Image Size: 14" x 20"
650 Public Edition (Limited Edition, Signed and Numbered)
WI Sopwith Camel In Trench
It could have been a bullet through a gas line, a broken prop, a severed control cable, or just a dud engine that gave up the ghost over the lines; it didn't matter which. This Sopwith Camel pilot from the American 148th Squadron likely had his hands full fighting a prevalent westerly wind, just to get back to the Allied side of the lines. Stretching his glide over the no man's land the flyer preferred the safety of a deadstick landing in friendly territory. Lucky for this Yank he has fallen into the friendly hands of British and Canadian troops, who welcome this unexpected guest from out of the blue. The officer in charge of this machine gun company shares a healthy tot of medicinal brandy with the shaken airman while a medic checks over his injuries. Curious Tommys surround them in a welcome break from another day in the trenches of the Western Front in 1918. They had better make their observations quickly, since it won't be too long before German troops on the other side of the line send over some "hate" at the downed aircraft to prevent it from being salvaged.
This painting was suggested by many real incidents of this kind that occurred during the Great War of 1914 - 1918. Combat damage and mechanical breakdowns routinely forced pilots to try to coax their aircraft that extra little bit in order to pancake on their side of the lines. In Elliot White Springs' book Diary of the Unknown Aviator, he describes a similar incident; as a result of an oil line failure and the corresponding lack of engine lubrication, the engine bearings meltd. He managed to glide back and crack up in an Allied trench. Thanks to the troops that pulled him from the wrecked aircraft and a willing escort for his return to the squadron aerodrome he arrived a good deal more lubricated than he began. Flyer and escort stopped for a celebratory champagne at every French estaminet along the way.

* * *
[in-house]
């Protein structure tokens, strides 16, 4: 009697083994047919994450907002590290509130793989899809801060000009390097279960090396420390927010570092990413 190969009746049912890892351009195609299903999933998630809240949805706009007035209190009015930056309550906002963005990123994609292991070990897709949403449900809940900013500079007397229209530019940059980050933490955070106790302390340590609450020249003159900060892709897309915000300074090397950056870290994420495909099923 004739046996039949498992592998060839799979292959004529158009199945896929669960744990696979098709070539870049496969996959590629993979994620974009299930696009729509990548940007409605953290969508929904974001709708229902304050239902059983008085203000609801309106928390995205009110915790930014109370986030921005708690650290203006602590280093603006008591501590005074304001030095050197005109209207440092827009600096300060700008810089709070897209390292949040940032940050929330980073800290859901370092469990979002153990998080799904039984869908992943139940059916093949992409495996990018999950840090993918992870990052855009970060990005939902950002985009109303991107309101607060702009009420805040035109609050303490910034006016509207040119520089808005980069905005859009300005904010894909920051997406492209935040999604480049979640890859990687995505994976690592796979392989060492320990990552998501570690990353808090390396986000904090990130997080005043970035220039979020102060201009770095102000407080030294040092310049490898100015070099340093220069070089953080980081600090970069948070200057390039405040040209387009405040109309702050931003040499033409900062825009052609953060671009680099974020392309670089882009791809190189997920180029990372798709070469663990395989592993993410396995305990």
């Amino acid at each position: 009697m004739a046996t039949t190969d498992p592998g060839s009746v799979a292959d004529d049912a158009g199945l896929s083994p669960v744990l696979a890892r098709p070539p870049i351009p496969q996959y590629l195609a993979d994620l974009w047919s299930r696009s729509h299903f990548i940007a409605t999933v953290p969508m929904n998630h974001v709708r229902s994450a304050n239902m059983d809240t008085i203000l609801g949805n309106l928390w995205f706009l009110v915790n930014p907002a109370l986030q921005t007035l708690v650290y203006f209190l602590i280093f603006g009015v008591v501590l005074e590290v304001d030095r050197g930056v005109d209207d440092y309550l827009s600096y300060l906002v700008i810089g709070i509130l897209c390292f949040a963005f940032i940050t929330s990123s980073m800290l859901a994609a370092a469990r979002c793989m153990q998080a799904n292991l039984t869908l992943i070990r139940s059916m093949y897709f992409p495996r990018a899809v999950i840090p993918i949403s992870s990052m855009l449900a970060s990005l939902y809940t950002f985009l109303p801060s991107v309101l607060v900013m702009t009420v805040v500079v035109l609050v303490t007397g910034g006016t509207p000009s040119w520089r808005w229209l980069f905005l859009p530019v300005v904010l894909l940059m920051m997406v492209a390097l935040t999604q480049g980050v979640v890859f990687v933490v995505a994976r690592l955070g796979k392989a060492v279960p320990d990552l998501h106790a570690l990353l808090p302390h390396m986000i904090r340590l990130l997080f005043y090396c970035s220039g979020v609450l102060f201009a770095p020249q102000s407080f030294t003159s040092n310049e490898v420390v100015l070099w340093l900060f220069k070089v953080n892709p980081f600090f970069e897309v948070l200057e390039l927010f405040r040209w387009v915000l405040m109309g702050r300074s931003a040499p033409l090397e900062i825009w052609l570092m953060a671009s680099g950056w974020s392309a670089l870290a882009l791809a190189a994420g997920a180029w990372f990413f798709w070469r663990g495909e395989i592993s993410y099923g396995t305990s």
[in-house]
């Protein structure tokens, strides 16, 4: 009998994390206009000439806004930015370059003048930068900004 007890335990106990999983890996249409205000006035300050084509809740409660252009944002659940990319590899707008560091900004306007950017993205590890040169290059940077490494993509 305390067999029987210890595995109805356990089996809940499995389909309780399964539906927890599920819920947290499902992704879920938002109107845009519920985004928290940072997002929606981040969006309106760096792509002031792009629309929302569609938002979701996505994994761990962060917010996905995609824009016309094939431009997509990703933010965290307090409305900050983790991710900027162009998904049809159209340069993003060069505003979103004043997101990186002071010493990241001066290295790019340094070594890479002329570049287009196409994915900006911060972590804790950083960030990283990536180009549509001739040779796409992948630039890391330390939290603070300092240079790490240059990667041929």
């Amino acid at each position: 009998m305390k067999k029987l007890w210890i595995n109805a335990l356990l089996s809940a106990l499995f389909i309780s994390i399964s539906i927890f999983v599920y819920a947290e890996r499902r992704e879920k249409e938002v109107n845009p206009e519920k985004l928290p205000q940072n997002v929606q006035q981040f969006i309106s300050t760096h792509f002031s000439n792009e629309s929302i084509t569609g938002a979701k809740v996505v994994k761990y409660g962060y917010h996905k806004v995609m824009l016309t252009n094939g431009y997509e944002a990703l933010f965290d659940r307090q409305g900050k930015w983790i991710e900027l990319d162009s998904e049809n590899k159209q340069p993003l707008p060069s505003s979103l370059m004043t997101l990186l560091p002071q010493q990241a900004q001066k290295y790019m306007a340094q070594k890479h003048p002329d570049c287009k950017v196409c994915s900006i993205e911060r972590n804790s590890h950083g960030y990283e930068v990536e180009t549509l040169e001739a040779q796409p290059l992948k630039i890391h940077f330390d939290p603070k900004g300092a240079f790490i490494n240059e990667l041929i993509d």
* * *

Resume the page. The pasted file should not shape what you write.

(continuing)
James Dietz has once again brought his unique blend of man, machine and story to aviation art. In a style and composition that harkens back to the golden age of American illustration, he has again brought to the many collectors of his work the touch, look and feel of that long-gone-by era of aviation.